Adams Oshiomhole, the former governor of Edo state, has been named by popular political thug, Tony Kabaka, as sponsoring and encouraging cult violence in a bid to enforce political power.
“So Oshiomhole did it for me, I was nothing before,” Mr Kabaka said in the video, adding that “Cultism still exists because the government is involved.”
This development follows the release of a documentary by the British Broadcasting Corporation (BBC), focusing on the Black Axe Confraternity, aka Aiye.
The reports show the relationship between the brute cult group and its legal organisation, the Neo Black Movement of Africa.
In the hour long video uploaded to YouTube, the BBC explores the roots and origins of the cult group which was to fight oppression and push for students rights, with no idea this would turn into a catastrophe.
Mr Kabaka admitted his close relationship with politicians and most especially Mr Oshiomhole. He confirmed to the BBC that politicians use him and other cult figures as muscle during elections.
The report also brings up hacked emails from 2012, at the time where Mr Oshiomhole won the gubernatorial election for his second term in office for the Action Congress of Nigeria, revealing how N35 million naira had been sent by multiple political figures to bank accounts held by the Neo Black Movement ahead of an election campaign.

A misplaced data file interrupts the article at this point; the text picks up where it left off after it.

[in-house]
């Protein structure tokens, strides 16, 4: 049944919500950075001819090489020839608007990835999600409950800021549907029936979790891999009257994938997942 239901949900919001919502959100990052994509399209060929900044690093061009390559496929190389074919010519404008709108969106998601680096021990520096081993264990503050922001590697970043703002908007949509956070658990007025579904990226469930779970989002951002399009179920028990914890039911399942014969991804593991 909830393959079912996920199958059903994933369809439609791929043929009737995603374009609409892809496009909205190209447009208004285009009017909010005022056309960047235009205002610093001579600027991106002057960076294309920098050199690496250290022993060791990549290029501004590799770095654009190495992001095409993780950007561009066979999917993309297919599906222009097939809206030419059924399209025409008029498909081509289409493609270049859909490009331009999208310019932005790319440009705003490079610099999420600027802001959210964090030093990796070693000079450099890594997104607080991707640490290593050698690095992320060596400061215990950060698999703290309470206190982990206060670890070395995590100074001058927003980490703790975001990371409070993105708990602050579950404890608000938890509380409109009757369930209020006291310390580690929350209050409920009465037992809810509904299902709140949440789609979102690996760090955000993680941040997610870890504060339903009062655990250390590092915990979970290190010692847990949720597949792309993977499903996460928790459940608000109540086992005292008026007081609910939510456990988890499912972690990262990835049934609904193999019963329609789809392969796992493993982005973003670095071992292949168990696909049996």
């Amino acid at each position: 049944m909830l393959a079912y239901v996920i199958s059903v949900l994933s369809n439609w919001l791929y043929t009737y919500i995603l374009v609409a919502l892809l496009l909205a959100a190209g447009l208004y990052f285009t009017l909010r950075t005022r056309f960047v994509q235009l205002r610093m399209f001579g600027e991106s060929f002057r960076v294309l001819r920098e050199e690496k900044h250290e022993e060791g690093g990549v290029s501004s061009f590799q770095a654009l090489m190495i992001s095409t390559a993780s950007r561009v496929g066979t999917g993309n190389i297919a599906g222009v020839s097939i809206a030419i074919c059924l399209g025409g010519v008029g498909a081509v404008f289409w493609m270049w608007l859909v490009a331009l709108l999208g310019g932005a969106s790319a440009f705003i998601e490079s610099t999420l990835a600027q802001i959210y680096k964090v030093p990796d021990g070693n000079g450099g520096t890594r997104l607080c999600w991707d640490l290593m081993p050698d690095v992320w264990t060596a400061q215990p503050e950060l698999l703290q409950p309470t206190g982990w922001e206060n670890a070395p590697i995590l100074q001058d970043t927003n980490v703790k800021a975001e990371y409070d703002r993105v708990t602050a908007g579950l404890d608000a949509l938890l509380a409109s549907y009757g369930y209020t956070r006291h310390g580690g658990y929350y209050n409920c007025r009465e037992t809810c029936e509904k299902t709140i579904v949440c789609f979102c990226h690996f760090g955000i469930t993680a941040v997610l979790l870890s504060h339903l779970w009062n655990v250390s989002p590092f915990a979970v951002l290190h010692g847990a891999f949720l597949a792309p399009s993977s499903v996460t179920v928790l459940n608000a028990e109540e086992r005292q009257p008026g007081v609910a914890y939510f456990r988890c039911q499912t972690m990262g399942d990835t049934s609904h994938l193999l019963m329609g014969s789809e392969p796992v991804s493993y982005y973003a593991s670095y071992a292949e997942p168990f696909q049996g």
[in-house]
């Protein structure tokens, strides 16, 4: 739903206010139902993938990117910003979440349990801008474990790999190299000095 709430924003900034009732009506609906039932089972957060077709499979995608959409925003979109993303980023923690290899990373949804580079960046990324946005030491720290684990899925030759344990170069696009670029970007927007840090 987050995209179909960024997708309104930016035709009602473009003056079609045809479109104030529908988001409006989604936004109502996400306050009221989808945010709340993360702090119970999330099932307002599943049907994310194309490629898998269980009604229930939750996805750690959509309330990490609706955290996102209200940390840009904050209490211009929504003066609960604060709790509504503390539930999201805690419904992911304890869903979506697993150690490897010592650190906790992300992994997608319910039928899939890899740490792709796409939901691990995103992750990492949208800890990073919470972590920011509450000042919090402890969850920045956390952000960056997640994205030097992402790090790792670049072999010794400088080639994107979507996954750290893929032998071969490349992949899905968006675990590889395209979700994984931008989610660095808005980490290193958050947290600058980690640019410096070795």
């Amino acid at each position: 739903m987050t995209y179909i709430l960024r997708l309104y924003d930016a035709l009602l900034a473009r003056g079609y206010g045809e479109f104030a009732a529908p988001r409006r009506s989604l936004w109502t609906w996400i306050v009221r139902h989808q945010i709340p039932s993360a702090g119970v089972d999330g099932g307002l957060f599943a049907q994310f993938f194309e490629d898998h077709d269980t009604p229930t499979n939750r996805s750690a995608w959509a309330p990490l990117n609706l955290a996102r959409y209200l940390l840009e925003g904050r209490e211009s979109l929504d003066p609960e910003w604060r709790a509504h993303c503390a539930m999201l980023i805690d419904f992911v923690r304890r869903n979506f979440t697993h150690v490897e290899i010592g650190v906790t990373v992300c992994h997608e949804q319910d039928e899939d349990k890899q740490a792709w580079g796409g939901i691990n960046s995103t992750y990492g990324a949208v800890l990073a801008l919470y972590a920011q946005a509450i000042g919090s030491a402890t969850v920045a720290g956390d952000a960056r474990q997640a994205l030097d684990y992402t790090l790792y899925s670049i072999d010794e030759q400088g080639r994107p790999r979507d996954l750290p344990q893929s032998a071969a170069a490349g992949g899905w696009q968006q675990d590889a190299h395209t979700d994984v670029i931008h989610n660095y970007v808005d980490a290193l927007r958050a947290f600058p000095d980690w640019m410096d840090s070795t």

The report noted that in exchange for their services, a total of 80 political offices and roles had been promised to the members of the cult group.
At the time of filing this report, efforts to reach Mr Oshiomhole for comments over his involvement with the activities of the Black Axe proved abortive as his spokesperson did not respond to calls and messages.
The activities of the Black Axe movement have garnered the attention of security personnel in the country and abroad.
In 2020, Udom Emmanuel, the governor of Akwa Ibom state, ordered that “cults, societies and groups”, including the Black Axe, “are hereby declared unlawful”.
In July, the Nigeria Police warned hoodlums or cult groups that had planned to celebrate the Black Axe Day.
In October, the US Secret Service said in a statement that an investigation conducted with the FBI led to federal charges related to internet scams against seven leaders of the Cape Town Zone of the Neo Black Movement of Africa.
Eight men, all from Nigeria, were charged with wire fraud, money laundering and other crimes in connection with perpetrating romance scams and other illegal schemes perpetrated on victims in the US and other countries between 2011 and 2021.